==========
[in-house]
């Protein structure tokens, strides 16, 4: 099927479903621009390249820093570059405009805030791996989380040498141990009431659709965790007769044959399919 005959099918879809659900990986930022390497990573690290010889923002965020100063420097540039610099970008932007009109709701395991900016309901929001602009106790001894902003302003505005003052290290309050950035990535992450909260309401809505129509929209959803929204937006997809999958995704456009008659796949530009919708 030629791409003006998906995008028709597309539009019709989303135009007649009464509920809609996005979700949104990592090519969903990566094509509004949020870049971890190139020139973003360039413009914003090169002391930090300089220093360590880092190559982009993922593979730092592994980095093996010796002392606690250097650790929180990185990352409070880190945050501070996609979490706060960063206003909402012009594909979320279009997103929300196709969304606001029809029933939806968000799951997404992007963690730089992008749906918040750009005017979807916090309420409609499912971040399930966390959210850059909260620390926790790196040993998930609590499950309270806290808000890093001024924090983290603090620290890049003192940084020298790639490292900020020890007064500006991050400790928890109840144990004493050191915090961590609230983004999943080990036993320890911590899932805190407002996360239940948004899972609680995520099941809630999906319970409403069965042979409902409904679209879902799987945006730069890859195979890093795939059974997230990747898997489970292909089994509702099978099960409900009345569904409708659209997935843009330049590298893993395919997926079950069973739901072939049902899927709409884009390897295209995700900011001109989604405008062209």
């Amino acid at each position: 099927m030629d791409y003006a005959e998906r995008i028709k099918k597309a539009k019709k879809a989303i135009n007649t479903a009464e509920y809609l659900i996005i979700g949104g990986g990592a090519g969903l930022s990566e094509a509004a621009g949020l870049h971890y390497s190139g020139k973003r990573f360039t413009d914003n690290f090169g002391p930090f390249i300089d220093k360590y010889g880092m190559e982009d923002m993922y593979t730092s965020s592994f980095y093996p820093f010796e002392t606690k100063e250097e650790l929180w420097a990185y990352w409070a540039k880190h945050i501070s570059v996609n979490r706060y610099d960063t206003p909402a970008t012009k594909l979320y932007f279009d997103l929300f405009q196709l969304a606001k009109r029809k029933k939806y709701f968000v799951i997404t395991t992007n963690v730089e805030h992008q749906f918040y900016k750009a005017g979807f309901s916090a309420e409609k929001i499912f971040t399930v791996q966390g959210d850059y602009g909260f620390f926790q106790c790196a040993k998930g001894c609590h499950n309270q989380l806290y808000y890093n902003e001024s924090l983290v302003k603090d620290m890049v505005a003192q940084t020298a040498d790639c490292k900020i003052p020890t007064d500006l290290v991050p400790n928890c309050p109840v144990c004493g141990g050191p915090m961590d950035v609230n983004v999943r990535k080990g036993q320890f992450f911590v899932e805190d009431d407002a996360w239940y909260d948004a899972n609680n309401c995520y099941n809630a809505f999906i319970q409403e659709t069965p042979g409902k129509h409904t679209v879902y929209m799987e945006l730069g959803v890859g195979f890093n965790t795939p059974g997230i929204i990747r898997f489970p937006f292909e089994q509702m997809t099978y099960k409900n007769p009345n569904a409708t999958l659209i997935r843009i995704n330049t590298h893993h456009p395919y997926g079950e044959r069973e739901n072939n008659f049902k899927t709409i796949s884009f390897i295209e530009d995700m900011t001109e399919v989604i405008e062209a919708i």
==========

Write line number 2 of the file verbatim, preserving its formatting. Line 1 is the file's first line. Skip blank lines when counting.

């Protein structure tokens, strides 16, 4: 099927479903621009390249820093570059405009805030791996989380040498141990009431659709965790007769044959399919 005959099918879809659900990986930022390497990573690290010889923002965020100063420097540039610099970008932007009109709701395991900016309901929001602009106790001894902003302003505005003052290290309050950035990535992450909260309401809505129509929209959803929204937006997809999958995704456009008659796949530009919708 030629791409003006998906995008028709597309539009019709989303135009007649009464509920809609996005979700949104990592090519969903990566094509509004949020870049971890190139020139973003360039413009914003090169002391930090300089220093360590880092190559982009993922593979730092592994980095093996010796002392606690250097650790929180990185990352409070880190945050501070996609979490706060960063206003909402012009594909979320279009997103929300196709969304606001029809029933939806968000799951997404992007963690730089992008749906918040750009005017979807916090309420409609499912971040399930966390959210850059909260620390926790790196040993998930609590499950309270806290808000890093001024924090983290603090620290890049003192940084020298790639490292900020020890007064500006991050400790928890109840144990004493050191915090961590609230983004999943080990036993320890911590899932805190407002996360239940948004899972609680995520099941809630999906319970409403069965042979409902409904679209879902799987945006730069890859195979890093795939059974997230990747898997489970292909089994509702099978099960409900009345569904409708659209997935843009330049590298893993395919997926079950069973739901072939049902899927709409884009390897295209995700900011001109989604405008062209």